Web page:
Confirmed guests include Hall of Famers John Stockton and Karl Malone; longtime coaches and front-office stalwarts Frank Layden and Scott Layden; former players Mehmet Okur and Howard Eisley; and well-known Jazz fan/musician Sen. Orrin Hatch.
Jazz figures who remained in Utah are also expected to attend, including Sloan’s trusted assistant Phil Johnson, Mark Eaton, Thurl Bailey, Matt Harpring and, of course, Utah coach Tyrone Corbin.
Another former Jazz player, Warriors coach Mark Jackson, will be on Golden State’s bench.
Price will get his next chance to see Sloan on March 22 when the Magic visit town.
“There’s not really words to describe what Sloan’s been for me. He’s a legend, definitely a legend. He’s an icon in this game,” Price said. “There’s no question the level of respect that he’s gained throughout his career as a player and his career as a coach.”
Two years after his stellar Utah Valley career concluded, Price was signed by the Jazz as one of Deron Williams’ backups in 2007. The athletic Price remained with Utah through the end of the tumultuous 2010-11 season during which Sloan called it quits.
“There’s no words to explain how valuable he’s been for people’s careers and the type of mindset and structure that he’s established and that people have adapted to,” Price said. “The city of Salt Lake, the state of Utah, have been used to a very professional-based team and a lot of that has to be do with Sloan."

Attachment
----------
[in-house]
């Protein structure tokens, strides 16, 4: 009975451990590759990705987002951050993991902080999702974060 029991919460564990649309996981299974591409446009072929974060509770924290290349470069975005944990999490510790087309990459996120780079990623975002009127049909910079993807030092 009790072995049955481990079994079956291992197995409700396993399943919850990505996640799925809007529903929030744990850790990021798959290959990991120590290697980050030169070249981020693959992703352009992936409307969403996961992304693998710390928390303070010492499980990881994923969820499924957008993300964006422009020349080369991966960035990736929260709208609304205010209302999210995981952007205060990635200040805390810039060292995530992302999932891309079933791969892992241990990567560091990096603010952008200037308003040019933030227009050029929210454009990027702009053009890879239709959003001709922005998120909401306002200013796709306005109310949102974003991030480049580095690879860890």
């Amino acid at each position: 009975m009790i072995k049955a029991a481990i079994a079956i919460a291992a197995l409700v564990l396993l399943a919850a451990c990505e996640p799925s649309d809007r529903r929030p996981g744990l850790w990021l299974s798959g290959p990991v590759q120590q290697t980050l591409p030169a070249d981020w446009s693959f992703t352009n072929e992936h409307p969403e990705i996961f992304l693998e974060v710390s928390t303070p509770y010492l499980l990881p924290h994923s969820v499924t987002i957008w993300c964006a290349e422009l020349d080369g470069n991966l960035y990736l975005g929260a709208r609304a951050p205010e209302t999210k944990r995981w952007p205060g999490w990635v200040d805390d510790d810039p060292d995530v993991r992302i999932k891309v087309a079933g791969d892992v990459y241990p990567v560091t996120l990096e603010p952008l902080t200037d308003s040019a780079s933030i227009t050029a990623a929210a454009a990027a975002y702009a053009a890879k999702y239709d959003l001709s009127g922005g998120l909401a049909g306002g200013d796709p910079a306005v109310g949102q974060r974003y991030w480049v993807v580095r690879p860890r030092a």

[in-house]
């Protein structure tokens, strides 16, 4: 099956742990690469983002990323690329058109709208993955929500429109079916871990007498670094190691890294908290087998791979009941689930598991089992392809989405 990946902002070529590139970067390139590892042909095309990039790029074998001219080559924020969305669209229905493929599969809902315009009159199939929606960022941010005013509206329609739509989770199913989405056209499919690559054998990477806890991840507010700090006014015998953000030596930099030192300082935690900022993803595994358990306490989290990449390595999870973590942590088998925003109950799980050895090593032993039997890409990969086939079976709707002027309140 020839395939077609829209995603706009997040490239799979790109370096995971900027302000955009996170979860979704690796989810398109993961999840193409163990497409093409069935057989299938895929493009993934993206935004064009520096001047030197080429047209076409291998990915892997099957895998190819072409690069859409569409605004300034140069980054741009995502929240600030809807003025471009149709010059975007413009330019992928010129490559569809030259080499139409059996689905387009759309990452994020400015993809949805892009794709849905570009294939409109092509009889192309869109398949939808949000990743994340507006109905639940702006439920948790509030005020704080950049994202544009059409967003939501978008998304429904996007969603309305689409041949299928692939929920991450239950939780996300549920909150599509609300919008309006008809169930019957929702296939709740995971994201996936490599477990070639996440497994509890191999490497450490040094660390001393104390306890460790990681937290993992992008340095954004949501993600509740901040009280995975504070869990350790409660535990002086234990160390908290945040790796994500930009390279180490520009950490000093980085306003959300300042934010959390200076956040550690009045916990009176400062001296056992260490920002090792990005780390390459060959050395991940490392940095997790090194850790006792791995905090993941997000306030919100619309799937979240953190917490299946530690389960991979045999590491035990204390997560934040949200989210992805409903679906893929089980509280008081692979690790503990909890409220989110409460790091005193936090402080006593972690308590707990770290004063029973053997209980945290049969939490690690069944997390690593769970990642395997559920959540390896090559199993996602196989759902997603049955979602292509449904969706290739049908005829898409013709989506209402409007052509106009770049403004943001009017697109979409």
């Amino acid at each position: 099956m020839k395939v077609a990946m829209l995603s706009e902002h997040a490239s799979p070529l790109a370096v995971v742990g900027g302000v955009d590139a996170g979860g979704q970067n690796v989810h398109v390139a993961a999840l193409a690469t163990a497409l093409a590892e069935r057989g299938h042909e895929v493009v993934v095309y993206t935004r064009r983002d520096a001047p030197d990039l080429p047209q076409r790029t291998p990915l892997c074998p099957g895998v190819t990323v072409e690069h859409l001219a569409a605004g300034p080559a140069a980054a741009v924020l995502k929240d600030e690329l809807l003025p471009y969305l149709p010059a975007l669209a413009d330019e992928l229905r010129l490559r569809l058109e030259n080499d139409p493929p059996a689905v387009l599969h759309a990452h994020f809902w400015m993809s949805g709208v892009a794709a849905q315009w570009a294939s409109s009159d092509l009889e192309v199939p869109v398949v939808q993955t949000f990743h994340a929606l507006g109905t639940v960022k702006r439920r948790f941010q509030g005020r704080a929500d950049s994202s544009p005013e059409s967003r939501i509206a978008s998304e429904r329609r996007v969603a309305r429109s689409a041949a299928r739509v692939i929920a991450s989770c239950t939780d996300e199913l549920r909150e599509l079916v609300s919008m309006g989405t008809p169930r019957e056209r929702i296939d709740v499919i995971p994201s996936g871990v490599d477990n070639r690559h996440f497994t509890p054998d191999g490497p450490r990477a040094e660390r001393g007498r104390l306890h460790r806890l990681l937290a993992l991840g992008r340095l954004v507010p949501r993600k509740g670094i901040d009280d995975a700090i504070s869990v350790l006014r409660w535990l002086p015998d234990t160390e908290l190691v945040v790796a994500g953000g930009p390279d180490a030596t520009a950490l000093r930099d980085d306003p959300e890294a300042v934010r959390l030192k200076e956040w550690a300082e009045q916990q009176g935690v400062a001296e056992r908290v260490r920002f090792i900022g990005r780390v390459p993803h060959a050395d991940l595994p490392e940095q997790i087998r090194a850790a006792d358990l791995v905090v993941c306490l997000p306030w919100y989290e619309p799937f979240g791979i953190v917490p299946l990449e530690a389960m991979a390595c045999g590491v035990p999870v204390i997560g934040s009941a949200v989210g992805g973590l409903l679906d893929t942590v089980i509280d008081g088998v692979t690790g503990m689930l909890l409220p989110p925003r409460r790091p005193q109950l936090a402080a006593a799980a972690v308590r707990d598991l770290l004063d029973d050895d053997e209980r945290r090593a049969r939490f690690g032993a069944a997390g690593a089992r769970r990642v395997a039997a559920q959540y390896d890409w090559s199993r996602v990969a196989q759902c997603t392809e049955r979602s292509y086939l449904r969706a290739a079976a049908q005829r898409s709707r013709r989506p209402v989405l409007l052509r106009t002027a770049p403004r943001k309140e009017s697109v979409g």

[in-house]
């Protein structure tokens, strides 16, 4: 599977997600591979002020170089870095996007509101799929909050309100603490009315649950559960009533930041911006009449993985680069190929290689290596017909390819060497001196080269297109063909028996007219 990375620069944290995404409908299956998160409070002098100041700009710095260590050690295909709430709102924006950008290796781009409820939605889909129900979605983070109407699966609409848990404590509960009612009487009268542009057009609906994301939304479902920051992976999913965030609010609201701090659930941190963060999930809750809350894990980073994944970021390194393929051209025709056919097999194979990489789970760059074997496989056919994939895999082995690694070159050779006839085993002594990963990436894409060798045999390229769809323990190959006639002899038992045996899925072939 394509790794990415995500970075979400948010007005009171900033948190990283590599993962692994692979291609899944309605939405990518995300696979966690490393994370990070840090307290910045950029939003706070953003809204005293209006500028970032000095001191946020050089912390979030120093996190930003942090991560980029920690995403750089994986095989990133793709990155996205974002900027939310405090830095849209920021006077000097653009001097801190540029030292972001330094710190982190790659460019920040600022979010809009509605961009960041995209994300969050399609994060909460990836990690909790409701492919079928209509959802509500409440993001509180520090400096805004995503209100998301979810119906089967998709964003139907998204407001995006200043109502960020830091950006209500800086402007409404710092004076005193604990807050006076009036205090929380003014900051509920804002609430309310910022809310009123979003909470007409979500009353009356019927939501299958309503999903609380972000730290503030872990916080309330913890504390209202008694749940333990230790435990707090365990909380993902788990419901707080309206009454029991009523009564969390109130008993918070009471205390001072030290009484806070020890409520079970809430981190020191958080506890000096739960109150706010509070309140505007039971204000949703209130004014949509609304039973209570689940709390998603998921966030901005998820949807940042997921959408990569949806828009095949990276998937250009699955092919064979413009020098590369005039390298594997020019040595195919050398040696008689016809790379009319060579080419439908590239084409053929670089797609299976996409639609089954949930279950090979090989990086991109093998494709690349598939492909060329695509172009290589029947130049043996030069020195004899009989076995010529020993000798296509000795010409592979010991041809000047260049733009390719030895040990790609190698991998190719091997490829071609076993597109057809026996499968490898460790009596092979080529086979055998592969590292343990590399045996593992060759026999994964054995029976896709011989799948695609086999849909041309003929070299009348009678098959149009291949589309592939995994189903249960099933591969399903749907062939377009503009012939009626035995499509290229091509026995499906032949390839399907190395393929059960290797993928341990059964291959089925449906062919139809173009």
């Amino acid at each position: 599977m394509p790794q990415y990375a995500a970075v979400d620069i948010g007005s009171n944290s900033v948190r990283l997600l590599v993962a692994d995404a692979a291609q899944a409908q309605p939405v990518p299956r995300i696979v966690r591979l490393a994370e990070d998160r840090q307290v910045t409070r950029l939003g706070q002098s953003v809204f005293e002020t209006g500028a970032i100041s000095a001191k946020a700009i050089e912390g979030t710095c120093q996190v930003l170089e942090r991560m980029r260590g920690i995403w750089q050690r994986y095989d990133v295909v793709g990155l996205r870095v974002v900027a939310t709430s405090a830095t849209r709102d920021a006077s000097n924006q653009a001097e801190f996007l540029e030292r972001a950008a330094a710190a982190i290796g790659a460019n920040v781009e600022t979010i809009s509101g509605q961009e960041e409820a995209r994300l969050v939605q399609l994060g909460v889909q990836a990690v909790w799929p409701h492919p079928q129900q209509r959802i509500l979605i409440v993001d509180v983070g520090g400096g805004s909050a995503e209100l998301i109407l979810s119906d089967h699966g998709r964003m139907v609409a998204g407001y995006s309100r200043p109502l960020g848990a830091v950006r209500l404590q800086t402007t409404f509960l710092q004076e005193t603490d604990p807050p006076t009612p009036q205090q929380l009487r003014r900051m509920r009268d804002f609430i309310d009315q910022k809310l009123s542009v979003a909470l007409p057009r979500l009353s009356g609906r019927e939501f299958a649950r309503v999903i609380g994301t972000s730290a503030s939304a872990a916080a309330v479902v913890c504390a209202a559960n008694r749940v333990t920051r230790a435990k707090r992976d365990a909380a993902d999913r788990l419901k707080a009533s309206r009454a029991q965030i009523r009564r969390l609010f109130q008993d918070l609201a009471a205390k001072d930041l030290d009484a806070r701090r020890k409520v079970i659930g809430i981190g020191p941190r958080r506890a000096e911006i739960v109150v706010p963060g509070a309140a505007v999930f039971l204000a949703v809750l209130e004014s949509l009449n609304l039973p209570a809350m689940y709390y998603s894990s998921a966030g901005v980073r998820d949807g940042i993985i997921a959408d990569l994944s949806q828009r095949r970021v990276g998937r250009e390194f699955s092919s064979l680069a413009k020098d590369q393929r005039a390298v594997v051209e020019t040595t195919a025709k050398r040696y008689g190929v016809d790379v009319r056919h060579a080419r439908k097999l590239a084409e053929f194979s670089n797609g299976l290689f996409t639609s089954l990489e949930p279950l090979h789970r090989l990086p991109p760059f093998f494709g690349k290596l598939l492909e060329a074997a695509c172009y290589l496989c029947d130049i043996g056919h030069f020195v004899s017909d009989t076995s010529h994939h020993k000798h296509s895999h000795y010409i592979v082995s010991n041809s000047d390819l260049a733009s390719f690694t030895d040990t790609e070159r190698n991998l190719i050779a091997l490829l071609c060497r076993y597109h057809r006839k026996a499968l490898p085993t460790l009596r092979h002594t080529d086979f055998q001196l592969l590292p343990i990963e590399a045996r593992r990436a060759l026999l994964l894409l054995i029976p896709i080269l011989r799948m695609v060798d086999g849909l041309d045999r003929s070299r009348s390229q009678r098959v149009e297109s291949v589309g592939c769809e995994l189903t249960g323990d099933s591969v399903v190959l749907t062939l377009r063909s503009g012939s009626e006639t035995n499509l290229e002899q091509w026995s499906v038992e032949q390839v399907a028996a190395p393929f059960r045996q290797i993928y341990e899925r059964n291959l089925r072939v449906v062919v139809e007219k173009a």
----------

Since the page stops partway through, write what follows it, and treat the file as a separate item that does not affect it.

Since playing for Sloan, Price's career has continued in Phoenix, Portland and Orlando, and the 30-year-old thanks his previous mentor for that.
“One thing I did learn from Sloan was how to be a professional and how to be a man in the league and gain respect from others (and) to take your job serious and to respect people," Price said. "He taught a lot of younger guys, a lot of guys, more about life through basketball than anything else, and I love him for that."
the Jazz had the lightest schedule in the NBA during the month of January with three three-day gaps between games and three two-day gaps. While the other teams in the league were playing an average of 15.5 games in the month, the Jazz will have played just 12. Seven teams played as many as 17 this month.
It was quite a contrast to early in the season when the Jazz were playing the most games in the NBA when they had 17 games in November followed by 16 in December. They’ll have 12 games again in the short month of February, which also includes the All-Star break before playing 17 in March and seven in April.
Jazz coach Tyrone Corbin has noticed the disparity in the schedule and has enjoyed some extra practice time for his young team. But he also wouldn't mind a little more consistency.
“You adjust to it,’’ he said. “It was difficult when we had so many games early and we were hurt. Then we got these guys healthy and were playing at a pretty good pace and we got a rhythm going and then you shut that down.’’
The practice time seems to have benefited them. Send Gobert and Clark back to the D-League now?
The Jazz were just 3-14 back in November when Trey Burke was out with a broken finger and they started to get in a groove in December when they went 7-9. January has actually been a winning month at 6-5, but the fact that the games are spaced so far apart at times might be the reason they were in a win-lose-win-lose pattern for much of the month.